On hand were nine of the greatest chefs of France, and the preeminent among them, Paul Bocuse, was the host. Each was there to prepare a specialty in homage to the widow of the fabled Fernand Point. Although he died in 1955, Point is today credited with stirring the revolution known as la nouvelle cuisine, and his restaurant in Vienne, called La Pyramide after the town's Roman monument, is still the longest-surviving three-star establishment in France.
The setting was noble—Vizille, a 17th-century chateau near Grenoble—and likewise the extravaganza of military bands, hunting horns, hot air balloons and Mumm's champagne à go-go. The 700-plus guests at the $75,000 celebration included ministers, ambassadors, mayors, Petula Clark and even the newly wed Caroline Junot, who politely requested the autograph of Bocuse. High point was the arrival, by raft, of Mme Point's birthday cake. Baked to resemble the local pyramid, it was accompanied across a small lake by ballet students and a string orchestra. (The raft later sank when too many dignitaries climbed aboard to have photos taken.)
Such regal pomp would have amused Fernand Point, a gentle 300-pound-plus giant who favored sublime simplicity but had an obsession with the finest and freshest ingredients and the infinite pains of an artist. Indeed, it was simplicity that first won over Marie-Louise Paulin, a slip of a hairdresser in Vienne, who monthly accompanied her parents to La Pyramide to see what young Point was up to in his parents' restaurant. Little did she know Fernand was shyly peeping out from behind the kitchen door, watching her reactions to each dish with tender anguish.
They married in 1930, and Fernand still cooked "Mado" her daily luncheon, while together they made La Pyramide an international gourmet mecca. The rules were strict. "La grande cuisine should not wait for the customer; it is the customer who should wait," ruled Fernand. He detested smoking during meals. Spying a customer light a cigarette during hors d'oeuvres, he ordered coffee dispatched along with a bill. "I thought you had finished," he would reply with sweet innocence when the guest protested. The bill was a figure on a slip of paper sans itemization. Few quibbled, including one couple who meekly paid a whopping sum and walked out, not knowing it was meant for the party of five at the next table. A self-assured diplomat once complained, and Point instantly tore up the bill and asked him never to return.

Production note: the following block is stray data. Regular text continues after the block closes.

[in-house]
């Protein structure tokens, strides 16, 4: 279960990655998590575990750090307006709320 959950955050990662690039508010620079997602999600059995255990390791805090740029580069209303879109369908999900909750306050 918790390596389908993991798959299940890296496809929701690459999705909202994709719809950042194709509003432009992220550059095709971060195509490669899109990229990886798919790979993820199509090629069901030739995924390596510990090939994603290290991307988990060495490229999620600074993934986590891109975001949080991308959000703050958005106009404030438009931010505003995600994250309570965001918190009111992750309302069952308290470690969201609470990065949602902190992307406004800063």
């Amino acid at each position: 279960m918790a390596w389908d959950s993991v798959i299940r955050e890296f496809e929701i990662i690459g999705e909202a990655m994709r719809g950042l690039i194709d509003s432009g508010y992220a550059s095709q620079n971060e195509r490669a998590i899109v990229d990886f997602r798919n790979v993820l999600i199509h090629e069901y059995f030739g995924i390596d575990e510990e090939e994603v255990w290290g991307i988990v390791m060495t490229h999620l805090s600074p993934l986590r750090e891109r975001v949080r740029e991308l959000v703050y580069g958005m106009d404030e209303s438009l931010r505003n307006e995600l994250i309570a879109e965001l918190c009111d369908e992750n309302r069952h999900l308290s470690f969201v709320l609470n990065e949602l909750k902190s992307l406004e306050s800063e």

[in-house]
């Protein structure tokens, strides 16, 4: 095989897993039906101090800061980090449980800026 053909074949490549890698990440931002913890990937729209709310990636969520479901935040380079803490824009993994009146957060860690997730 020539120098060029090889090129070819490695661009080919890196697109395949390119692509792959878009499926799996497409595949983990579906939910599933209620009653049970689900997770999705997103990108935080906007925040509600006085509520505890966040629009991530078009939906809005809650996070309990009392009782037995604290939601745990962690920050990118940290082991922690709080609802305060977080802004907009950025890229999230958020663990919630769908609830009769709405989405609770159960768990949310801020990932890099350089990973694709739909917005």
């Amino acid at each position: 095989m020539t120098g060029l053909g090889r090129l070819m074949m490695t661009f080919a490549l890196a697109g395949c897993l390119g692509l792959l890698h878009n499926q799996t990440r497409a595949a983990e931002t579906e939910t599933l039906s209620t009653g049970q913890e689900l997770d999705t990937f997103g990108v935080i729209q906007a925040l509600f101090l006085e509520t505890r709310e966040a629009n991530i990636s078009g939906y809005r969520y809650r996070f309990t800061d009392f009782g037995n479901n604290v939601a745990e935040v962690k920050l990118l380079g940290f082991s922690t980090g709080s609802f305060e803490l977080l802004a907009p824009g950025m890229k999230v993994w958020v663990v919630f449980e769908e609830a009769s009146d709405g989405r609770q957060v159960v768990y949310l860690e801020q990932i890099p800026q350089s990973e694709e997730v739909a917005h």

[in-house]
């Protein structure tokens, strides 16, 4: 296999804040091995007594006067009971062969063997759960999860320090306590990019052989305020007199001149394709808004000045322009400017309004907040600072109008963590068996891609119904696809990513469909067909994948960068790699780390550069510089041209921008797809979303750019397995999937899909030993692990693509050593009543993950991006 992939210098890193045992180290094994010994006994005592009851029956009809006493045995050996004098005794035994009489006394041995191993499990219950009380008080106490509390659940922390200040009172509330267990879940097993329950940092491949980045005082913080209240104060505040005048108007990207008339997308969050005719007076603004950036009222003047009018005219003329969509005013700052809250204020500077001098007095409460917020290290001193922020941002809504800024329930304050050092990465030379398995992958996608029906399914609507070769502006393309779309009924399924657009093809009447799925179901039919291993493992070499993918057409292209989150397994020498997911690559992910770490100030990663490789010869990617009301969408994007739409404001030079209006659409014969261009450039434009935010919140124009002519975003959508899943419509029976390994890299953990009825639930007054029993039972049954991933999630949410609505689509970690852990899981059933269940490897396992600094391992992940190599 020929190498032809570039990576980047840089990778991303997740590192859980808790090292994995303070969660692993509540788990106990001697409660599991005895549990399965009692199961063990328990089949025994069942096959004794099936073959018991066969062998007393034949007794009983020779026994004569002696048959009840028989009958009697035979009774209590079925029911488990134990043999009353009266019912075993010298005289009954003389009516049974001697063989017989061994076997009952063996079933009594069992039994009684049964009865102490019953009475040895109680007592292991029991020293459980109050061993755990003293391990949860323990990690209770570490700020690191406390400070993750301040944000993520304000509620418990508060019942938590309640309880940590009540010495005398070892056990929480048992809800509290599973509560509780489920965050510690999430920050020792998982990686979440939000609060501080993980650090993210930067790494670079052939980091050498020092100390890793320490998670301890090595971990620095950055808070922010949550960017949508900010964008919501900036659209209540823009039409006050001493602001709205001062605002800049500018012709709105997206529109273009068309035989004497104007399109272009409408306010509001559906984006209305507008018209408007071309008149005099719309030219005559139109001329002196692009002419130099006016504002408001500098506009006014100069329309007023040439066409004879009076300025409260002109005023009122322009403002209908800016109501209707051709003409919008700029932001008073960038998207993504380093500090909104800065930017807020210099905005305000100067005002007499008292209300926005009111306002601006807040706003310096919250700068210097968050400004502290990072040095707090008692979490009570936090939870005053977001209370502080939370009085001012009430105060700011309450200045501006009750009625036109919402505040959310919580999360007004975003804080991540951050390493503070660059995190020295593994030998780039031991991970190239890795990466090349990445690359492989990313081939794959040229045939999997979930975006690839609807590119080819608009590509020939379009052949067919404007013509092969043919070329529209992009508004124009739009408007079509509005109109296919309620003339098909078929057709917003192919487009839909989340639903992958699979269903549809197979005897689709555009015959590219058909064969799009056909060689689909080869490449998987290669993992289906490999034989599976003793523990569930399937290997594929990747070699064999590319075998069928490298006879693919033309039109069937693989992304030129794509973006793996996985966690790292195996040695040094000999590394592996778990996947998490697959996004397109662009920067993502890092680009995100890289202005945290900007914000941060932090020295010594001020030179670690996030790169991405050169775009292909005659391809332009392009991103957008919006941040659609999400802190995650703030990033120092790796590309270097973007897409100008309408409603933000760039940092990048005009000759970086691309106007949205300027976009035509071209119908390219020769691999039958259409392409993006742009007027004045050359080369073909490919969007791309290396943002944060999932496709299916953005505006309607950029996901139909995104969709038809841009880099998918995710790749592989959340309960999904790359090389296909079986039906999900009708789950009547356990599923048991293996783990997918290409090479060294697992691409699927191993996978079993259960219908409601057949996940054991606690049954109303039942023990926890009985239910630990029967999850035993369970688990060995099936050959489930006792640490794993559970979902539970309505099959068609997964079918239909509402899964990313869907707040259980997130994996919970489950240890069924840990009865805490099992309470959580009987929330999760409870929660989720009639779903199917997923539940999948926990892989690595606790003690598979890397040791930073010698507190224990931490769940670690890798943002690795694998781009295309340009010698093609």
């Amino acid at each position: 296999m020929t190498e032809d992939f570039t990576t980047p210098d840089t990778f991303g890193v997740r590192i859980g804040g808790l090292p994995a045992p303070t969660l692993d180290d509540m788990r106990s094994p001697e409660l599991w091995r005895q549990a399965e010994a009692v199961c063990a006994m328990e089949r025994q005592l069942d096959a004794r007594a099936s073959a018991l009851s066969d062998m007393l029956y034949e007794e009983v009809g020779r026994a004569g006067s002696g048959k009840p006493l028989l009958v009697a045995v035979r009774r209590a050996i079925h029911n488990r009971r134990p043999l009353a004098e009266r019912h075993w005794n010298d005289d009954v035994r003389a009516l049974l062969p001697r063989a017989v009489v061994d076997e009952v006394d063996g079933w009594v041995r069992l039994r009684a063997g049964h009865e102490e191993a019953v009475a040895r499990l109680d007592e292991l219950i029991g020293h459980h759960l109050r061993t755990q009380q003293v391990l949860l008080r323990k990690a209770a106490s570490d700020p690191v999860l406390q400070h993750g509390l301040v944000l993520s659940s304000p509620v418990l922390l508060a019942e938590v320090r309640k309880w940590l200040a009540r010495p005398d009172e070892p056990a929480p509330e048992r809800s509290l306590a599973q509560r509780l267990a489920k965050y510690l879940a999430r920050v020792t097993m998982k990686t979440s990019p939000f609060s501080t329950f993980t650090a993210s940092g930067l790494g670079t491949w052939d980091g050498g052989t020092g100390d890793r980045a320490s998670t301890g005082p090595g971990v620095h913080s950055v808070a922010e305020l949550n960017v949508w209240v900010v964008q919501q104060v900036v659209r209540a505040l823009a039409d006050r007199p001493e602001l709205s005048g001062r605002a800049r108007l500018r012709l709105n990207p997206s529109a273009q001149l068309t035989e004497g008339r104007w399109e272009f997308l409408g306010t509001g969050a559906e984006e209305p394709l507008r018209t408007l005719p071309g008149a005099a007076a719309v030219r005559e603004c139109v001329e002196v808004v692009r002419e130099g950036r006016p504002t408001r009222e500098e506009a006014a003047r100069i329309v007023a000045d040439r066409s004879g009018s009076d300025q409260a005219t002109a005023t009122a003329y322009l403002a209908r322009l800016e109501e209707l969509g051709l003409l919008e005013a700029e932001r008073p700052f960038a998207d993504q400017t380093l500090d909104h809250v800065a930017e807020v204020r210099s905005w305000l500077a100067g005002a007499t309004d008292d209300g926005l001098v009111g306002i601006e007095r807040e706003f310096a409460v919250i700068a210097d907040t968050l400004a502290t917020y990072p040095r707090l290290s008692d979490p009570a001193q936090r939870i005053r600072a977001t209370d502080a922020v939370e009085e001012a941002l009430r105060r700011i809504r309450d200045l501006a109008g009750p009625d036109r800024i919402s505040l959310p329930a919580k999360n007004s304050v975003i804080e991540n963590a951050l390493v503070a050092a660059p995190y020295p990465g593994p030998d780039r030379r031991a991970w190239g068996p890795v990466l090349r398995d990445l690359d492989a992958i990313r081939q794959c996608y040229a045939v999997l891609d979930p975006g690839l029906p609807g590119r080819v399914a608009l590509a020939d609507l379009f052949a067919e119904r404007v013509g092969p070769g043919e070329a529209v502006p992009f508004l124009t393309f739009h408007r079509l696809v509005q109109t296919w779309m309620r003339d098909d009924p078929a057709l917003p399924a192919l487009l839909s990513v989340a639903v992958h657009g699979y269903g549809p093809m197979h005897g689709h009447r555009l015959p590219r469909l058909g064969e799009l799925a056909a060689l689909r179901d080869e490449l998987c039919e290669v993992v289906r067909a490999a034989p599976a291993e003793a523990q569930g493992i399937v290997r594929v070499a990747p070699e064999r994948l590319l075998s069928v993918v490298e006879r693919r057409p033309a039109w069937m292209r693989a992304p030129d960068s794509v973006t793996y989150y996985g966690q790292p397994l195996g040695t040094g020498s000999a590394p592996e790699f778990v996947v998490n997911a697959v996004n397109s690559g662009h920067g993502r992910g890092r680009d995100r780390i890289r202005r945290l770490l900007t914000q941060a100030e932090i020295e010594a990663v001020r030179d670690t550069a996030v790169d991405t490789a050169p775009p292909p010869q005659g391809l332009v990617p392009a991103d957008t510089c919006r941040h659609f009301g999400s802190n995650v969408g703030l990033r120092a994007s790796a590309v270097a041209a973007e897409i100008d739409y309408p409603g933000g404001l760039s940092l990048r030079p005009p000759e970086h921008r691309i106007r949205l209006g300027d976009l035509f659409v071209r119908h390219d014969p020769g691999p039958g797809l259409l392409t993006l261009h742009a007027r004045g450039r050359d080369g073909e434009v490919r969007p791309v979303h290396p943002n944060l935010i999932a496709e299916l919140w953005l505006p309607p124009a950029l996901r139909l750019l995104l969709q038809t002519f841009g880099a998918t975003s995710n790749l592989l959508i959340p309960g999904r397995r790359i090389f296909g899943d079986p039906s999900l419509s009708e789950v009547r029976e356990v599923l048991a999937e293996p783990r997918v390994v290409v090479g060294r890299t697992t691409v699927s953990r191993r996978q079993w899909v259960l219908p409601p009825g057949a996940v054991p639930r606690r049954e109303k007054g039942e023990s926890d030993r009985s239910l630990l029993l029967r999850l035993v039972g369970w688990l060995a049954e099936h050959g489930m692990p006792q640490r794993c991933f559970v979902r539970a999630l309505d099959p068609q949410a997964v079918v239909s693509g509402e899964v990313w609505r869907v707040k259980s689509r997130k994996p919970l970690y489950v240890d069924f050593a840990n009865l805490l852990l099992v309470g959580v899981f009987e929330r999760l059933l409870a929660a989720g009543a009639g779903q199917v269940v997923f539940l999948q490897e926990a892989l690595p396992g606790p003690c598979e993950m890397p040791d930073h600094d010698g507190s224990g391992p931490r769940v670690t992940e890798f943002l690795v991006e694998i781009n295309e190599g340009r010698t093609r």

More of a problem for Marie-Louise were Fernand's practical jokes. Bocuse was once instructed to hide under a table and, as Fernand bade his customers farewell, dab the guests' heels with whitewash. But one April Fools' Day, when a fire started in the restaurant coatroom, the Vienne fire department refused to come, certain Point was joking. Two rooms were destroyed, but Fernand hugely relished the irony. When he died at 58, a friend attributed it to suicide by champagne.
When a great restaurant loses its chef, the Guide Michelin strips its stars. But, unprecedentedly, Marie-Louise Point was allowed to keep theirs—and despite all the upheavals elsewhere in recent years, La Pyramide has not changed since Fernand's heyday. She does note with a tinge of regret that "customers are in more of a hurry these days. But then again they are also more demanding. Since they are eating less, they want it to be perfect."
Age has hardly slowed Marie-Louise. One of France's dozen greatest wine connoisseurs, she can still read the carte without glasses at 80. "I don't know where the time went," she sighs. But of one thing she is sure: "Take me away from my restaurant, and you'll bury me within three months."
In France, ideologies and governments fall, and even sex can pall, but the palate reigns forever. The chefs' towering toques blanches have inherited the deference once due coronets. So inevitably the celebration last month of the 80th birthday of the dowager queen of French cuisine, Marie-Louise Point, became, as billed, "The Greatest Gastronomic Fete Ever Known."